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The night Lt Derby saved Michael Manley's life

Young soldier steadies chopper destined for crash

BY HG HELPS Editor-at-Large helpsh@jamaIcaobserver.com

Sunday, October 07, 2012    

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This is the 32nd in a series of close encounters with death by Jamaicans, some of them in prominent positions of the society.

HE is now the director general of the Civil Aviation Authority of Jamaica, but his 27-year career as an army officer is decorated with colourful challenges that made his name stand out at the Jamaica Defence Force's headquarters at Up Park Camp in Kingston.

Retired Lieutenant Colonel Oscar Lloyd Derby might not be sitting in his swanky office at Winchester Road near Half-Way-Tree guiding staff that includes air traffic controllers, had he not consistently exercised the precision judgement that has proven to save lives — his, and others.

One incident in particular stands out in his memory that could have had disastrous consequences had he not been alert and committed to keeping the widow-maker at bay.

A 20-year-old Derby, fresh out of military flying school — having joined the army straight out of Kingston College two years before in October 1974 — was assigned to copilot a helicopter transporting then Prime Minister Michael Manley and his team to public meetings in Port Maria, St Mary, and Bybrook, St Catherine.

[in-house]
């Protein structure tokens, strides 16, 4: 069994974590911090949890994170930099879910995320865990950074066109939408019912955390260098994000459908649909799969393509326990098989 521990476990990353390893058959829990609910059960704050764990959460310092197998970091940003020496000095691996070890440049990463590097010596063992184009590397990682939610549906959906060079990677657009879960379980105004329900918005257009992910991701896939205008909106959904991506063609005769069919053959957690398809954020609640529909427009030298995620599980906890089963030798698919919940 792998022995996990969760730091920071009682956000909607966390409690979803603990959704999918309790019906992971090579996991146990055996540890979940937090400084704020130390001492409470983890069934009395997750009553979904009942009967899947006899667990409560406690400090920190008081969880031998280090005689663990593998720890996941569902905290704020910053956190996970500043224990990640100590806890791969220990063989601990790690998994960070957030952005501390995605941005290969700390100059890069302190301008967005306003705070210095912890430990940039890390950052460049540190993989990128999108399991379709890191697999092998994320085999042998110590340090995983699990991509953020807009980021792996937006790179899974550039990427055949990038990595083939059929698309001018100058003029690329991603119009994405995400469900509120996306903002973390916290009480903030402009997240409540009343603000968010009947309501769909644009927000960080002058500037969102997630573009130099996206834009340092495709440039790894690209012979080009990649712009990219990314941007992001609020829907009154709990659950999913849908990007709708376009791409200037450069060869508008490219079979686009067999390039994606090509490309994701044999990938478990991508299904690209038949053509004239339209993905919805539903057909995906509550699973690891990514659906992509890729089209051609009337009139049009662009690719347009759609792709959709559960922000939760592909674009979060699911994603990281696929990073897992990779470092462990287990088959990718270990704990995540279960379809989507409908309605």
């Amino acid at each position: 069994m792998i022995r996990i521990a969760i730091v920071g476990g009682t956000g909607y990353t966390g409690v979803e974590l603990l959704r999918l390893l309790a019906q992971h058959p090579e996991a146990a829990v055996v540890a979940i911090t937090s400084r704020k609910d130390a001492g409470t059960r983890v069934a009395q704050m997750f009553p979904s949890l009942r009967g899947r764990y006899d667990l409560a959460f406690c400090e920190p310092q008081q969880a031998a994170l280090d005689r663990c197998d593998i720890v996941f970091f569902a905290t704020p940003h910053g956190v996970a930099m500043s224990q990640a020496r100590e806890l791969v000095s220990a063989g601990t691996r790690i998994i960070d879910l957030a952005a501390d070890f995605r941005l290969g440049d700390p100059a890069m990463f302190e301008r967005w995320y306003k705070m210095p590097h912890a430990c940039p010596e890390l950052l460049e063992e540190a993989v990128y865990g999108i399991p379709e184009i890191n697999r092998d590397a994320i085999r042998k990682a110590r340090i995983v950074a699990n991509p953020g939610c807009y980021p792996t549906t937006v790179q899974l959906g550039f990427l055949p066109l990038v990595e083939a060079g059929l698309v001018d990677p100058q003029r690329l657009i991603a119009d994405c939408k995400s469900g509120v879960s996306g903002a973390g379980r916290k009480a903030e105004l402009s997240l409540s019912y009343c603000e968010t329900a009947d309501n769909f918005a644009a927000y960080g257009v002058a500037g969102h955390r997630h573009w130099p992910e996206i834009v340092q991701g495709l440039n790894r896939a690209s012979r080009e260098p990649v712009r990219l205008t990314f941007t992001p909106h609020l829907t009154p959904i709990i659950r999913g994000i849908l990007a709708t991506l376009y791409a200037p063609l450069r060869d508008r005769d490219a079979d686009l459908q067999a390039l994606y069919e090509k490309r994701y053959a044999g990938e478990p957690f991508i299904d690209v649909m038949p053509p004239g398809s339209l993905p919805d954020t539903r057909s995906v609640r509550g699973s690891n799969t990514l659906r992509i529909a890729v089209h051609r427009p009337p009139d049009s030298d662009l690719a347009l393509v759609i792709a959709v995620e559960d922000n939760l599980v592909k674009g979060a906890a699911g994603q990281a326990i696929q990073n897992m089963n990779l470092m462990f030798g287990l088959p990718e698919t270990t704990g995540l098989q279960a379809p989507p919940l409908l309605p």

It was two days before the general election of December 15, 1976, and the travel team that included Manley's son Joseph, Richard "Dickie" Crawford, Howard "Fudge" Aris (now deceased), security officer Rosie McDonald (Barker), among others, had arrived at the JDF base at Port Maria safely.

By the time the team was ready to leave, an unexpected event occurred. Derby's senior, the pilot in charge of the aircraft became disoriented in flight, forcing Derby to step in and save the night.

"It was an overcast and rainy night and we did a vertical takeoff so as we got above the power lines. The pilot experienced total darkness on his side, so he never knew where he was, up or down, and he was pulling up the nose of the aircraft when it did that. The helicopter was near a nose-up vertical position when it slipped back and went down," Derby stated to the Jamaica Observer.